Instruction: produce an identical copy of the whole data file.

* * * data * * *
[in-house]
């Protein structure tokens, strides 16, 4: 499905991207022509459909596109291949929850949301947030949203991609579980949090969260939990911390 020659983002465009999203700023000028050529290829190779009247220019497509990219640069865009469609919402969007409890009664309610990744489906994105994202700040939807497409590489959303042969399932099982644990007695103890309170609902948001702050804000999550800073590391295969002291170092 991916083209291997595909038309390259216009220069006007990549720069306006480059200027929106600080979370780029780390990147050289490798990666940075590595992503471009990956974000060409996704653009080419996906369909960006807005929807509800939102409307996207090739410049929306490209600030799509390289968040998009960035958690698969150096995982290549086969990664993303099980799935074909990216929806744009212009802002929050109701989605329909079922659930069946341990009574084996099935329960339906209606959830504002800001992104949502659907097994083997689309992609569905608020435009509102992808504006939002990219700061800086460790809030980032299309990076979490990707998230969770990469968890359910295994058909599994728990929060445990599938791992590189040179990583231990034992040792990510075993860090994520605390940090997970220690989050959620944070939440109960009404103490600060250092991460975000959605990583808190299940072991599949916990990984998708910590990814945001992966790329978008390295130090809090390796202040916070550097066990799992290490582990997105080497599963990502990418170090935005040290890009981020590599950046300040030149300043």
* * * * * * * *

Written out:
[in-house]
């Protein structure tokens, strides 16, 4: 499905991207022509459909596109291949929850949301947030949203991609579980949090969260939990911390 020659983002465009999203700023000028050529290829190779009247220019497509990219640069865009469609919402969007409890009664309610990744489906994105994202700040939807497409590489959303042969399932099982644990007695103890309170609902948001702050804000999550800073590391295969002291170092 991916083209291997595909038309390259216009220069006007990549720069306006480059200027929106600080979370780029780390990147050289490798990666940075590595992503471009990956974000060409996704653009080419996906369909960006807005929807509800939102409307996207090739410049929306490209600030799509390289968040998009960035958690698969150096995982290549086969990664993303099980799935074909990216929806744009212009802002929050109701989605329909079922659930069946341990009574084996099935329960339906209606959830504002800001992104949502659907097994083997689309992609569905608020435009509102992808504006939002990219700061800086460790809030980032299309990076979490990707998230969770990469968890359910295994058909599994728990929060445990599938791992590189040179990583231990034992040792990510075993860090994520605390940090997970220690989050959620944070939440109960009404103490600060250092991460975000959605990583808190299940072991599949916990990984998708910590990814945001992966790329978008390295130090809090390796202040916070550097066990799992290490582990997105080497599963990502990418170090935005040290890009981020590599950046300040030149300043």